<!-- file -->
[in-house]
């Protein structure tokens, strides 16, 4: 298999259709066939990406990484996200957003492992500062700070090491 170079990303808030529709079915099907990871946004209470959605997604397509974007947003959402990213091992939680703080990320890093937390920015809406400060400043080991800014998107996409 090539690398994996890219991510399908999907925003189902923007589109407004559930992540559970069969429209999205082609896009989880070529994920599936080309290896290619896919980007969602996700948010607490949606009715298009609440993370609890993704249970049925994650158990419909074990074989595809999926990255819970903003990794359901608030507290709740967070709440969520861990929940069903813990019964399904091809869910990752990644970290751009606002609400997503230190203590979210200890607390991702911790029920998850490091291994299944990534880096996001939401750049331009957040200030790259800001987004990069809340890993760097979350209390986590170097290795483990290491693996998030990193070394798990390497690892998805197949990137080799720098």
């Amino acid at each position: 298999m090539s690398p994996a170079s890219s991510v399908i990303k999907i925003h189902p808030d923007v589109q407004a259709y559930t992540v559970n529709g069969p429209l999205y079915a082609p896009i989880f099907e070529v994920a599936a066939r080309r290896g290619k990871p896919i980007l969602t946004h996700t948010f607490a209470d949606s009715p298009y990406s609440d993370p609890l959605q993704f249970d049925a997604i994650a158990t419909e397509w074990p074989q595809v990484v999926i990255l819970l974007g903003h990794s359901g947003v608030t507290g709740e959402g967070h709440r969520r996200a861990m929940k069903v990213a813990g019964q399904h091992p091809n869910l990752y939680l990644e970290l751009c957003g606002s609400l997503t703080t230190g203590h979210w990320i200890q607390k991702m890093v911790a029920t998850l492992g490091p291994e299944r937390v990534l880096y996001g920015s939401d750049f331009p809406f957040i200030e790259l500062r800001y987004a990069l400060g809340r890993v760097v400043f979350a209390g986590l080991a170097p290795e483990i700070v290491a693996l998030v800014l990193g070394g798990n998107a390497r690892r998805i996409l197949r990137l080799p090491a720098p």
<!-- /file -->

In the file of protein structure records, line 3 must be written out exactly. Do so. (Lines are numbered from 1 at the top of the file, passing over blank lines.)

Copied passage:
């Amino acid at each position: 298999m090539s690398p994996a170079s890219s991510v399908i990303k999907i925003h189902p808030d923007v589109q407004a259709y559930t992540v559970n529709g069969p429209l999205y079915a082609p896009i989880f099907e070529v994920a599936a066939r080309r290896g290619k990871p896919i980007l969602t946004h996700t948010f607490a209470d949606s009715p298009y990406s609440d993370p609890l959605q993704f249970d049925a997604i994650a158990t419909e397509w074990p074989q595809v990484v999926i990255l819970l974007g903003h990794s359901g947003v608030t507290g709740e959402g967070h709440r969520r996200a861990m929940k069903v990213a813990g019964q399904h091992p091809n869910l990752y939680l990644e970290l751009c957003g606002s609400l997503t703080t230190g203590h979210w990320i200890q607390k991702m890093v911790a029920t998850l492992g490091p291994e299944r937390v990534l880096y996001g920015s939401d750049f331009p809406f957040i200030e790259l500062r800001y987004a990069l400060g809340r890993v760097v400043f979350a209390g986590l080991a170097p290795e483990i700070v290491a693996l998030v800014l990193g070394g798990n998107a390497r690892r998805i996409l197949r990137l080799p090491a720098p």